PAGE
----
March 2014 – Cartagena offers visitors two distinct urban dreams – the fantasy of the historic Spanish colonial city center and the fantasy of the Miami style, beach-front luxury hotels and condominiums in Boca Grande. Whether it’s the vibrant colors and breezy courtyards of a renovated Spanish colonial mansion or the straight edges and glass balconies of a modern high rise, the Cartagena urban dream is alive year round for both international and domestic visitors.
In a country with a thriving illegal narcotics economy that fuels ongoing conflict between guerilla militias, corrupted paramilitary organizations and the power politics of legal government, what does it take to protect local communities and preserve these urban fantasies?
Urban security has many faces – the strong arm of police regiments, the written laws and regulations that govern the streets and the collective resilience of society. All are at play in Colombia. The strength and patience of many Colombian communities are relentlessly tested by the dangers of organized crime yet Colombians must also tolerate the petty abuse of power by local police. An endless amount of police checkpoints and a perpetual exploitation of stop-and-frisk policies are an accepted norm in Colombia.
At the same time, this culture of heavy security is welcomed by many. Security allows for safer schools, welcoming streets, livable neighborhoods and access to public amenities that might otherwise be too dangerous to visit. Security forces liberate rural areas from the grasp of guerilla organizations while also maintaining safety in urban areas. Excessive security is a small price to pay for the assurance of safe communities, especially when the alternative has already caused so much heart break and trauma in Colombian society.
The intergovernmental global security organization Intepol held a generally assembly meeting at the Cartagena convention center in October, 2013. The event filled the streets with an overwhelming amount of motorcycle cops, police boats, helicopters, armored vehicles, police horse brigades and the unsettling sensation of a heavy security presence. Although the intensity greatly diminished after the Interpol convention ended, Cartagena still remains a city governed by the watchful eye of tight security.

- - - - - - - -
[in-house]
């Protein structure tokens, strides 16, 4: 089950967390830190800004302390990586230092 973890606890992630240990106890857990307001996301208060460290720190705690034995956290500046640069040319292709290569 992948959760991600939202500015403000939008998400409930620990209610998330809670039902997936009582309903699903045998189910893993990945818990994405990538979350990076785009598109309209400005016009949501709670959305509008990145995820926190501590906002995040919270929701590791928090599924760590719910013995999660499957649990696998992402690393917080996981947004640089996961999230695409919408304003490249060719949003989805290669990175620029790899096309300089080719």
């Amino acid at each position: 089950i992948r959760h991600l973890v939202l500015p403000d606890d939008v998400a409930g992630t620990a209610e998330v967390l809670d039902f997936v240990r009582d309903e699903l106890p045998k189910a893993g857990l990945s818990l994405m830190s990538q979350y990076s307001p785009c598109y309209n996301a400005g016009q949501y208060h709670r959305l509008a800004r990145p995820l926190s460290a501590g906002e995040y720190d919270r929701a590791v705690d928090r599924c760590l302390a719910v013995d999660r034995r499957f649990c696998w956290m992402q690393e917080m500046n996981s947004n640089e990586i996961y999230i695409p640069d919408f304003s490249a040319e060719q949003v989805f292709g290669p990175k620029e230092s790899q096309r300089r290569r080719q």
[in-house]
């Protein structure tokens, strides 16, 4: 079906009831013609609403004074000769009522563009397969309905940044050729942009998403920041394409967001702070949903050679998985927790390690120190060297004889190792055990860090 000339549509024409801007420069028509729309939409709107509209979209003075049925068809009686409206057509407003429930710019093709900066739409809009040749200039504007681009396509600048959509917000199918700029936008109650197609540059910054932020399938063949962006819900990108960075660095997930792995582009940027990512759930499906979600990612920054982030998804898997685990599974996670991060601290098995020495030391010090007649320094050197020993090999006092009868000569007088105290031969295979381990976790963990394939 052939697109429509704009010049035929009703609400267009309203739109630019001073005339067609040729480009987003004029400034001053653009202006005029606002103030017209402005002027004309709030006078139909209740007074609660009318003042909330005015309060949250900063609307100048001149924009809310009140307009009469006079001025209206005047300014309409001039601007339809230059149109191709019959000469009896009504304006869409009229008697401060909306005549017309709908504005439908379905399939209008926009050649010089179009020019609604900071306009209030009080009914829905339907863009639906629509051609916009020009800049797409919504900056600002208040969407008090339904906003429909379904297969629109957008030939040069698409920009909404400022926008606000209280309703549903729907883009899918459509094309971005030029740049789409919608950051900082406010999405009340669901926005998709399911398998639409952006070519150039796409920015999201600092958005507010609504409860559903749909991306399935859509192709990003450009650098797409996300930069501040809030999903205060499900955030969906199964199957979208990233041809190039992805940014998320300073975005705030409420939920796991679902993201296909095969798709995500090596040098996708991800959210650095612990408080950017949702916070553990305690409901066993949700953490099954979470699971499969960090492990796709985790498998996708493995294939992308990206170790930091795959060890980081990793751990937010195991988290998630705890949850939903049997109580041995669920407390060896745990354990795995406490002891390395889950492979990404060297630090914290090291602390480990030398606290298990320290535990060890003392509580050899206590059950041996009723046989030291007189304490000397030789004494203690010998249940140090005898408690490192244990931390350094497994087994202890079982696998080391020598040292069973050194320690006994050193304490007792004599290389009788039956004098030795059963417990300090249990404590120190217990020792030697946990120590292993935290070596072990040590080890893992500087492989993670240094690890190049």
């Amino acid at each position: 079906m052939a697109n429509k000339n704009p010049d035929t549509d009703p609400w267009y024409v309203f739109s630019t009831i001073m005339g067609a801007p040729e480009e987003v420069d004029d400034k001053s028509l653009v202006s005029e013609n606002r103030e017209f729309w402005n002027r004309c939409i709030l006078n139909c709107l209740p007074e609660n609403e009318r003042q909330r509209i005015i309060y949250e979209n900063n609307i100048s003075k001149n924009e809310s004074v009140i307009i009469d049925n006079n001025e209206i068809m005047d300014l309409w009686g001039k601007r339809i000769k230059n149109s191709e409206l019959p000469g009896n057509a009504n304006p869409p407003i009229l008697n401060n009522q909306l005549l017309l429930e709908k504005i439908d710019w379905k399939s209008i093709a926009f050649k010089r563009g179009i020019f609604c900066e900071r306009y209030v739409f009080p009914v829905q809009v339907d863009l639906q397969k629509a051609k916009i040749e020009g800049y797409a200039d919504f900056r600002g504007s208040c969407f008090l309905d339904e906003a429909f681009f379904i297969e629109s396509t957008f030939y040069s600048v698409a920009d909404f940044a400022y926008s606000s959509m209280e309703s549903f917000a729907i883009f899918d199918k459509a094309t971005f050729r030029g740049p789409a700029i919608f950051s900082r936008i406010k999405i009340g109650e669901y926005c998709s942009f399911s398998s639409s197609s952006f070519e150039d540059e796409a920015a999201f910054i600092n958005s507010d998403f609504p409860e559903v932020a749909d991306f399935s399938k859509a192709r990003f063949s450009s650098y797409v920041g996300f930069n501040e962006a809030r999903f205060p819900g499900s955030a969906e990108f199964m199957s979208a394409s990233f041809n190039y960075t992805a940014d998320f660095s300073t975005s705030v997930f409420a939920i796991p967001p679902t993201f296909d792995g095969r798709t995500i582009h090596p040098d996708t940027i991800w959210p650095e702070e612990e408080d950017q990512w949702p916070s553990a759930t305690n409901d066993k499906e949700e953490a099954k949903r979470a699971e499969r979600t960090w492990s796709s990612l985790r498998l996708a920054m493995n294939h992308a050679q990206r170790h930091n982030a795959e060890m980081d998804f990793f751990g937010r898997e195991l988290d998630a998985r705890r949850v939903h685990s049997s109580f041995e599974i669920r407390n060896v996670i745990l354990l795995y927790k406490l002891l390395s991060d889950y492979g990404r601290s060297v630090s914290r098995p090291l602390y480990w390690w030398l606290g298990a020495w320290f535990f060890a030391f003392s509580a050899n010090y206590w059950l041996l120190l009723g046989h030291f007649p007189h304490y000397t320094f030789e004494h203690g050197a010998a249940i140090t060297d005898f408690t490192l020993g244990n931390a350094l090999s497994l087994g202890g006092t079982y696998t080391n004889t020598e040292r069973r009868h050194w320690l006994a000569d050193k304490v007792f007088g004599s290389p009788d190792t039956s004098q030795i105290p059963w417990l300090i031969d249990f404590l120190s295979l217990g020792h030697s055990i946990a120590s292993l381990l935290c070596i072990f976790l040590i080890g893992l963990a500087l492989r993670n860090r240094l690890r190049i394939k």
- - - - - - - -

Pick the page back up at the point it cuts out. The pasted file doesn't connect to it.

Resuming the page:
It’s becoming increasing evident that the wealth and power of our world are in the hands of only a select few. This elite group has incredible influence over the defining mechanisms of our human civilization including military, politics, media, banking and global economy. Security is a problematic word because it suggests the protection and preservation of one position while excluding and often opposing another position. In this way, global security can be seen as a tool of control used by those in power to secure and maintain their privileged position.
I’ve mentioned in previous essays that the habits of our cities are a reflection of the habits of our human civilization. If our global society is built on a system that exploits the majority for the benefit of a small minority, then our cities will operate under this same oppressive principle. In this scenario, urban security’s primary function would be to secure the continuous entitlement of this elite group while perpetuating the exclusion of the common people. Even in the current dynamics of our global system, it’s easy to witness the vast wealth inequality that exists in our cities and the embedded infrastructure in place to sustain it.
Security can be seen as a way of maintaining the rule of law which is meant to bring order and stability to our global system. If the rule of law is written to preserve the dictatorial powers of the elite, than the common man shouldn’t support a system of global security that is constructed to oppress him. The immense military-industrial complex of the world’s leading empires isn’t designed for the protection of the common man and his nation – it’s in place to ensure the permanent domination of the ruling class and to secure their continuous access to the world’s resources. Not much has changed since the epochs of former world empires.